But then I thought about all they were missing. I admit it. The last few weeks have been challenging. Thirteen inches of rain brought farming to a halt for three weeks during the busy time of fall harvest and wheat planting. Like the deep ruts that were left behind by flood waters coursing over dirt roads and through culverts and making rivets in fields, the rain gouged our hearts and minds with worry about getting everything done.
Then, last week, after only two days of trying to plant wheat again, we got another inch of rain, bringing our grand total to 14 inches. Randy got back onto the field again Monday to try and beat the October 31 deadline for planting wheat.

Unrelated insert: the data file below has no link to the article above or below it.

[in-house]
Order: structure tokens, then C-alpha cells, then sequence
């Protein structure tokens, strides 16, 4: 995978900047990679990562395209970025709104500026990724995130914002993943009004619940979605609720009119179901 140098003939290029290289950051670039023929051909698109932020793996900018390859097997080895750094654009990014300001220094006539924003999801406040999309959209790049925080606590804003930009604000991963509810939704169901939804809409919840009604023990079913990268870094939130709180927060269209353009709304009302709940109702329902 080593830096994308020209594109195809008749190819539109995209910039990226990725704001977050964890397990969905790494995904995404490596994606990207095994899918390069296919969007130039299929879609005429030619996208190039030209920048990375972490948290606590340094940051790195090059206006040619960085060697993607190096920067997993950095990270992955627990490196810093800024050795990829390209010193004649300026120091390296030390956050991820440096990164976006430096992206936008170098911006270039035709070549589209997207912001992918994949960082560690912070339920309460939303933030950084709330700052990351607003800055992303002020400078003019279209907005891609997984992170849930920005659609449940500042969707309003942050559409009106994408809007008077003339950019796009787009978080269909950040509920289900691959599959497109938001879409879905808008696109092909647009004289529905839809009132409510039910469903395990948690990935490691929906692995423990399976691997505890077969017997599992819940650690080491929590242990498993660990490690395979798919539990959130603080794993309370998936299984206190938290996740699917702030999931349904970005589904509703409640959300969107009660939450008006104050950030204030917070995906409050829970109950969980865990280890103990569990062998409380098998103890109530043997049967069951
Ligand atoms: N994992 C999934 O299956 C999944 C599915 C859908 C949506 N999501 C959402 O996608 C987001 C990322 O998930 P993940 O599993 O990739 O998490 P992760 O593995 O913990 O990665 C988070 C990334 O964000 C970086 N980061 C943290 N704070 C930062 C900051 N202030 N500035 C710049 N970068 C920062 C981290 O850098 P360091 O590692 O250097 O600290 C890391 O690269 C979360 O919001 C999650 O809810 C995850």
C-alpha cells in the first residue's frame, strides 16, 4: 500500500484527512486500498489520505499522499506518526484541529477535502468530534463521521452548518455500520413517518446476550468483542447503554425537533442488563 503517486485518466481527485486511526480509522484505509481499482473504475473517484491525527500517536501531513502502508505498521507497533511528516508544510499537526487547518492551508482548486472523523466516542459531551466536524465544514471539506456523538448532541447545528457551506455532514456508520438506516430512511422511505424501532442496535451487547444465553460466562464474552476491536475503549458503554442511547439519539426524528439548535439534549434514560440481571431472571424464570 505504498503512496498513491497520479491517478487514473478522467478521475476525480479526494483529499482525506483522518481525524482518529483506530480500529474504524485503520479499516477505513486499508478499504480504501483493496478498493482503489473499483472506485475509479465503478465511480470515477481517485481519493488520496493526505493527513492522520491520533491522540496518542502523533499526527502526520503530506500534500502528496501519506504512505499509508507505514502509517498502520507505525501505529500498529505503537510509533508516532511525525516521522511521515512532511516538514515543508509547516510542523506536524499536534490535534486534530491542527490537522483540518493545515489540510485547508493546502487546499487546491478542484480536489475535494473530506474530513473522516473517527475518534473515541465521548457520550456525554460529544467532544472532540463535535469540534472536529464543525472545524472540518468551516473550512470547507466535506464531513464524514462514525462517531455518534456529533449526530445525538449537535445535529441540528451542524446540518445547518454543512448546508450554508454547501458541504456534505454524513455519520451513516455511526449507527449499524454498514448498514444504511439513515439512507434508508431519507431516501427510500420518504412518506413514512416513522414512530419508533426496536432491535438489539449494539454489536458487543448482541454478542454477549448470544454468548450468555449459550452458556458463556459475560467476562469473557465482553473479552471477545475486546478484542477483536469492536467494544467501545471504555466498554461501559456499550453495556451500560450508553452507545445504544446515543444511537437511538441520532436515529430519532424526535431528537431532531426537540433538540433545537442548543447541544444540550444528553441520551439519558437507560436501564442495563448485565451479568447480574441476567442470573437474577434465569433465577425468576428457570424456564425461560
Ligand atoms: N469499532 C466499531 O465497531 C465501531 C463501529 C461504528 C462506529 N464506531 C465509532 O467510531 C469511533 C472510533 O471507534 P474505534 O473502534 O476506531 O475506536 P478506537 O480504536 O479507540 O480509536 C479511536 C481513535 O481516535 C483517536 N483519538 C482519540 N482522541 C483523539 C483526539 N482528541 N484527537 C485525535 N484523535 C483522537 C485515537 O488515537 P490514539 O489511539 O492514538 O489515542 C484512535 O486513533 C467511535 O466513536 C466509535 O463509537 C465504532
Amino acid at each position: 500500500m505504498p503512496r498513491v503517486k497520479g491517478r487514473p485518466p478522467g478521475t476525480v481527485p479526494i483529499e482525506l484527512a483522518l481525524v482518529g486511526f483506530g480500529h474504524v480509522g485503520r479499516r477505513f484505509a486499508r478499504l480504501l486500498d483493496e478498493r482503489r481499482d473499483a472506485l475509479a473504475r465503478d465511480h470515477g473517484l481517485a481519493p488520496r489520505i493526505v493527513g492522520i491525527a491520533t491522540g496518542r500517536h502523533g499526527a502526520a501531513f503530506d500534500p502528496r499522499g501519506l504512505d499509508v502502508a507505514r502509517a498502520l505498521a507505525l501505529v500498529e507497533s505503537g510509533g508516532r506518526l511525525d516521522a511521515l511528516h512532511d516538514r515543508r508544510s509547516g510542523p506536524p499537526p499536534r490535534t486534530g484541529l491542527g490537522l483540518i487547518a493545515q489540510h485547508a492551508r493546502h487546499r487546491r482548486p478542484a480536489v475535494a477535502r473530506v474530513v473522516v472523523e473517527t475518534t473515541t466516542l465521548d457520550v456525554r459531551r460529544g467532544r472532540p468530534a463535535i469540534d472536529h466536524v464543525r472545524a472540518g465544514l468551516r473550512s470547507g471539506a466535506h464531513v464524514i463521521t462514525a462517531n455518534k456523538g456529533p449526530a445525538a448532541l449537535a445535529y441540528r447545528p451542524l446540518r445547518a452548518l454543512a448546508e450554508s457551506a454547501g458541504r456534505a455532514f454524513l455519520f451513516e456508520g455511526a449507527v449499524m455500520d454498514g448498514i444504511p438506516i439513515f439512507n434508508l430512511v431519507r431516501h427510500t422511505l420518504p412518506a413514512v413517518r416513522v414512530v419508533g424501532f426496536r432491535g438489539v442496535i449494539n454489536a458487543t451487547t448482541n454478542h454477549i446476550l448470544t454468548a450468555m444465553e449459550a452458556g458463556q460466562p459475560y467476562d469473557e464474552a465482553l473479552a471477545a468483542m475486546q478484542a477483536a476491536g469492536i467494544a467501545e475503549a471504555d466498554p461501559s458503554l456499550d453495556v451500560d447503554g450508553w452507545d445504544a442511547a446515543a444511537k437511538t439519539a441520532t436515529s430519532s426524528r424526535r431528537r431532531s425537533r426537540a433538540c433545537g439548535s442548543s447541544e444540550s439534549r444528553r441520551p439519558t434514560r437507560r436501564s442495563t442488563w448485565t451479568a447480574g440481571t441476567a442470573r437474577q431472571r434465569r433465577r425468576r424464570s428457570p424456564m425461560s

On a crisp fall morning, I tried to recognize how much I should be thankful for.
The other side of the sunrise brought morning's first light to a neighbor's mowed hunting trail.
But just like morning light penetrates fog, I know I have much to be thankful for. I look at the photos of destruction from Hurricane Michael and Hurricane Wilma. I still have a house. I still have power. I am still able to buy fuel or food without waiting in lines caused by a weather-induced shortage. I read Facebook updates from the wife of a young farmer who was critically injured while he was planting wheat last week, and I am thankful that we are just experiencing the aches of pains of our age, rather than mending from a terrible accident.
secret fairyland ... and skunks) is dressed in its fall best.
|This photo was taken October 3, 2018. Wheat planting has been a marathon.|